Millions of Americans watched as murder suspect George Zimmerman stood trial throughout the month of June and early July.
On July 13, the bombshell dropped that Zimmerman was found not guilty of the second degree murder of Florida teenager Trayvon Martin by a jury of his peers in Florida; the aftermath was explosive, especially on social media.
According to PC Magazine, Facebook removed several pages entitled “Kill George Zimmerman” or “George Zimmerman Must Die” because they violate Facebook’s policy of threats. Similar tweets on Twitter, including one made by Atlanta Falcons wide receiver Roddy White, called for Zimmerman’s immediate execution as well.
Many people need to know the difference between opposition and aggression. The verdict impacted many lives, including Martin’s family, Zimmerman’s family, friends of both families, and even Zimmerman himself. Yet all I witnessed the night the verdict was announced to the American public were personal vendettas, open threats and ignorant, borderline insane statements. I see both sides of the argument, and anyone could notice why the public reacted in such a barbaric manner.
This scenario directly affects so many lives, and the American public feels that they are qualified to make a decision on which party is more grief-stricken. To make a balanced opinion, one must look at both sides of the argument, unhindered by ideology or bias.
In this case, we witness a family grieving the death of their teenaged son. They loved him very much, and no parent should ever have to go through such a traumatic experience.
On the other side, we notice a middle-aged man who feared for his life, pulled the trigger on his handgun, and now, suffers the consequences for his actions. He will not spend the rest of his life in prison. Instead, the freedom that he gained will be his imprisonment; he will fear for his life every time he steps out of his residence, wondering if someone will be Martin’s vigilante.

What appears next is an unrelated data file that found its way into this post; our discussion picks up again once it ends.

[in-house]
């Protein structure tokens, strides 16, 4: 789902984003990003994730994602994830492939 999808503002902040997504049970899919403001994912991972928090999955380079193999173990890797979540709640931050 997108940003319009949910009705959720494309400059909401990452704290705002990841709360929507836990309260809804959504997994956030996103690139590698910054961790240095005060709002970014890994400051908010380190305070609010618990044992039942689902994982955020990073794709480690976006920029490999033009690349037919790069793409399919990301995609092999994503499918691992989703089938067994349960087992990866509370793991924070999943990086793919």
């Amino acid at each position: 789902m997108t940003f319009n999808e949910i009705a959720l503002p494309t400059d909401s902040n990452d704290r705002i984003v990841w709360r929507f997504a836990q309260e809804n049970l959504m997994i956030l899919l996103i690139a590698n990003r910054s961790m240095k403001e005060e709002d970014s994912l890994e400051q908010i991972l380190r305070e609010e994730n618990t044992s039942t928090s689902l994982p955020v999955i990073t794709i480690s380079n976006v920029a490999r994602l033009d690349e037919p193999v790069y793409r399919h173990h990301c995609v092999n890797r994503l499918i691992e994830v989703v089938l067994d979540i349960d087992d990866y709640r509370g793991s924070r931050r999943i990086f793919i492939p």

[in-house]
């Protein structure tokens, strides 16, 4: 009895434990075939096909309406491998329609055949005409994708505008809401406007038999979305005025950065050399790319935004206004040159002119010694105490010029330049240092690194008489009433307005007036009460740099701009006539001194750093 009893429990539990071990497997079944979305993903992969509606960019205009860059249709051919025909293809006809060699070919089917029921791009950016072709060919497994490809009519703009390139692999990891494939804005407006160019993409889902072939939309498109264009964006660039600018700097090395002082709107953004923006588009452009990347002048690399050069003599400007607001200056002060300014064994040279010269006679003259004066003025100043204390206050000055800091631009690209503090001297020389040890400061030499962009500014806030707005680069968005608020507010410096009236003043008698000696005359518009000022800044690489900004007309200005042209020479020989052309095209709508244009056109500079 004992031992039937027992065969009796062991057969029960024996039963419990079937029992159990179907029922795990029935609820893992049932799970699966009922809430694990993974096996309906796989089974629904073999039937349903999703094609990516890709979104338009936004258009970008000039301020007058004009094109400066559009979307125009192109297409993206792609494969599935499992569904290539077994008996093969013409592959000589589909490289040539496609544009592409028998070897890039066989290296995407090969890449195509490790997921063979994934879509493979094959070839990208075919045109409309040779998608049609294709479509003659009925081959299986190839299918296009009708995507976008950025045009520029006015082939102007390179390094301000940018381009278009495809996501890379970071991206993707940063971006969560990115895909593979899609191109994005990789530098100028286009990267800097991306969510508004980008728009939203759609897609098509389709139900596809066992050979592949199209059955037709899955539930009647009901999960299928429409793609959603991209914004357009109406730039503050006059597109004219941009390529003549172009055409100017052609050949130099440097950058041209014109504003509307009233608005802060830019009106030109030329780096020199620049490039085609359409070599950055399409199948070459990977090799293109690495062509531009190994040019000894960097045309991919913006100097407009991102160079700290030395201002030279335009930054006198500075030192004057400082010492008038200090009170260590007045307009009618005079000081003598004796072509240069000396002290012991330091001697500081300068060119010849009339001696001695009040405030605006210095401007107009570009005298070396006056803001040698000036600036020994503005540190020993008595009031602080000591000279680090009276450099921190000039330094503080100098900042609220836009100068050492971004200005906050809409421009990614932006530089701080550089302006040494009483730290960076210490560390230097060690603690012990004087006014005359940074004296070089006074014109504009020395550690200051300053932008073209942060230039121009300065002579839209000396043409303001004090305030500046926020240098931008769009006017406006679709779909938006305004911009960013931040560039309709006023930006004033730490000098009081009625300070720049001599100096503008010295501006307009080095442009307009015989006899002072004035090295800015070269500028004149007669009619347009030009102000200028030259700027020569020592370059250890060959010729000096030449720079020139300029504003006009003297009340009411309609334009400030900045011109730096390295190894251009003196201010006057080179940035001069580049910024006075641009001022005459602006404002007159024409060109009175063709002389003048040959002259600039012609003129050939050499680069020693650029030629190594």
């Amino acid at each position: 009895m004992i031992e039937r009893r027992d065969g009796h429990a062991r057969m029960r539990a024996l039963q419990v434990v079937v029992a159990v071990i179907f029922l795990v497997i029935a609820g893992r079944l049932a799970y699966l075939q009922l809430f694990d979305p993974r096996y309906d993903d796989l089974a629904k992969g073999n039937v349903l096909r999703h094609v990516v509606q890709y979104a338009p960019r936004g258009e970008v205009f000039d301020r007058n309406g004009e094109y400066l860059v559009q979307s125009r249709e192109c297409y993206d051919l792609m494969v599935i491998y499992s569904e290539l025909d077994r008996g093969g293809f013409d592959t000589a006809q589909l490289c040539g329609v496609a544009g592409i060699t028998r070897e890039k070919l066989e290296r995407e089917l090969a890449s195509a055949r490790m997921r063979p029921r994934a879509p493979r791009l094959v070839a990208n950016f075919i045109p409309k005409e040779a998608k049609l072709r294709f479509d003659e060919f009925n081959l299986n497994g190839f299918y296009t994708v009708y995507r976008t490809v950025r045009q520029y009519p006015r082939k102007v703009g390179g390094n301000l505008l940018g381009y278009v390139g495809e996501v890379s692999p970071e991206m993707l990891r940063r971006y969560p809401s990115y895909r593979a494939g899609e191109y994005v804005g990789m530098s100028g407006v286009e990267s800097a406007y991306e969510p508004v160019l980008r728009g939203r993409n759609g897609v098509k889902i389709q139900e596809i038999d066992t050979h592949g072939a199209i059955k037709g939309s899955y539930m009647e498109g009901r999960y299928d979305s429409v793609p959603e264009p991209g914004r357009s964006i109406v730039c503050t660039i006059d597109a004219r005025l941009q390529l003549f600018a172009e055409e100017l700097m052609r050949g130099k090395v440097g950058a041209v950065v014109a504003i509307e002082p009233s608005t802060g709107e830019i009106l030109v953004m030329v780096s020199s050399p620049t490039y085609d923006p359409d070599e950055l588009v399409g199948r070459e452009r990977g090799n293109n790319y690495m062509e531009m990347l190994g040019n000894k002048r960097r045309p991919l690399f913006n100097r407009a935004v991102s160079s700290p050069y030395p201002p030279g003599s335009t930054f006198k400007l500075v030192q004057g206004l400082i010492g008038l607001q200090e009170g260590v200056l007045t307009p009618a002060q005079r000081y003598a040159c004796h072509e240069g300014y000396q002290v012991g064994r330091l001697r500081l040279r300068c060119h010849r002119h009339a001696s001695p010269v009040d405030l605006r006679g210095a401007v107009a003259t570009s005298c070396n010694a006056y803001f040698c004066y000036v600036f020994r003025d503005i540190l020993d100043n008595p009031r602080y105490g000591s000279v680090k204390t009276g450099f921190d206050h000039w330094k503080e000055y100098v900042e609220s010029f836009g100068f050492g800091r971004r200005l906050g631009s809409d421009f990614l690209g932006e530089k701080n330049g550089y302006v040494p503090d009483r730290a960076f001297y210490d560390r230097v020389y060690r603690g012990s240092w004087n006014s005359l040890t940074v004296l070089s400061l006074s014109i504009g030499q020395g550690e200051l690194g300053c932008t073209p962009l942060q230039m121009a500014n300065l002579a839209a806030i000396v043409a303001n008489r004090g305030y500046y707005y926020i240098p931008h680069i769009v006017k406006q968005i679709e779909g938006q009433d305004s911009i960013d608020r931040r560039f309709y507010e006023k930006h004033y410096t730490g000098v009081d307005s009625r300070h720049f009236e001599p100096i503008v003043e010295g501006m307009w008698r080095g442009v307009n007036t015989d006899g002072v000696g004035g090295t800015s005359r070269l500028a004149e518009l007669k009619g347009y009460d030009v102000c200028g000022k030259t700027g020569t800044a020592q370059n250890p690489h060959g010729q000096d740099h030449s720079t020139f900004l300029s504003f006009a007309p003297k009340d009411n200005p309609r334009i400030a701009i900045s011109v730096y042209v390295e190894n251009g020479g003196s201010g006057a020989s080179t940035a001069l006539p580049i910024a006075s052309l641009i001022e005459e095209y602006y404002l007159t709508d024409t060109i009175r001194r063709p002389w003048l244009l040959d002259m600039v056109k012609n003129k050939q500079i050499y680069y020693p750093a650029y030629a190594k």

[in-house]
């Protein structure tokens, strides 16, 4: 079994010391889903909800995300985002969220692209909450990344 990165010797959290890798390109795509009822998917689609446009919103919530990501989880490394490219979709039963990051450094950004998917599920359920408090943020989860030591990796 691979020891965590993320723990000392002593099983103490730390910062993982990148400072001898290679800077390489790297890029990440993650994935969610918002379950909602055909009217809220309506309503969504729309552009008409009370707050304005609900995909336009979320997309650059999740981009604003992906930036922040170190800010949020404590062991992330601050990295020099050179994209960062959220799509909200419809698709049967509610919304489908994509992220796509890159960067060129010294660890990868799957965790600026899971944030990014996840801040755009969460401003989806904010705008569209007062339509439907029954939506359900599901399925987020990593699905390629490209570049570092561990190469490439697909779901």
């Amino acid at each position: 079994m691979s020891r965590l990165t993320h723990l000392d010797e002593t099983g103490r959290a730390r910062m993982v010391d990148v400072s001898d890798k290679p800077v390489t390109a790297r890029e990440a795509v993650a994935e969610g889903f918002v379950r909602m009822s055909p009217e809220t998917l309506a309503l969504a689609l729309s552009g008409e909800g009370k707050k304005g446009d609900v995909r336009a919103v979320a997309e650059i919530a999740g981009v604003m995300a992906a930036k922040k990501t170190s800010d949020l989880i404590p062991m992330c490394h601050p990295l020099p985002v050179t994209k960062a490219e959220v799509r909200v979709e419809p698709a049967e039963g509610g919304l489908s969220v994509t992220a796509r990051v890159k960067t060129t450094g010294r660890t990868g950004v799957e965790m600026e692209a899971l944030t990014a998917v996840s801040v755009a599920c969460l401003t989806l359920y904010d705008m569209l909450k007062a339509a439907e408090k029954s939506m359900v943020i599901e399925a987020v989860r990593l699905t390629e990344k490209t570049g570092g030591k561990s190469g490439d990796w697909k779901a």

A juror from the trial was interviewed afterward on the CNN news show Anderson Cooper 360. According to a CNN article covering the interview, “She had no doubt he feared for his life in the final moments of his struggle with Trayvon Martin, and that was the definitive factor in the verdict.”
In the interview, Juror B37 said, “I think George Zimmerman is a man whose heart was in the right place, but just got displaced by the vandalism in the neighborhoods, and wanting to catch these people so badly that he went above and beyond what he really should have done.”
This was the concensus the jury came to, whether one thinks it is right or not. That is how America’s judicial system works. I am not saying the process works 100 percent of the time, but then again, no one ever makes the right decision 100 percent of the time.
I am sure a lot of the threats made on social media were hollow; it is easy to make death threats when you can hide behind a computer screen the whole time like a coward. Everyone has their own opinion on this extremely controvercial issue. In many cases, these opinions are blinded by ideology, possible racial prejudice, and personal beliefs.
I am not here to tell you whether your opinion is false or not. Frankly, I decided to remain unbiased on this issue because I am not a judge, a member of the jury, or an executioner. However, if you decide to form an opinion on the Zimmerman trial verdict, please read all the facts before conforming to a blanket statement.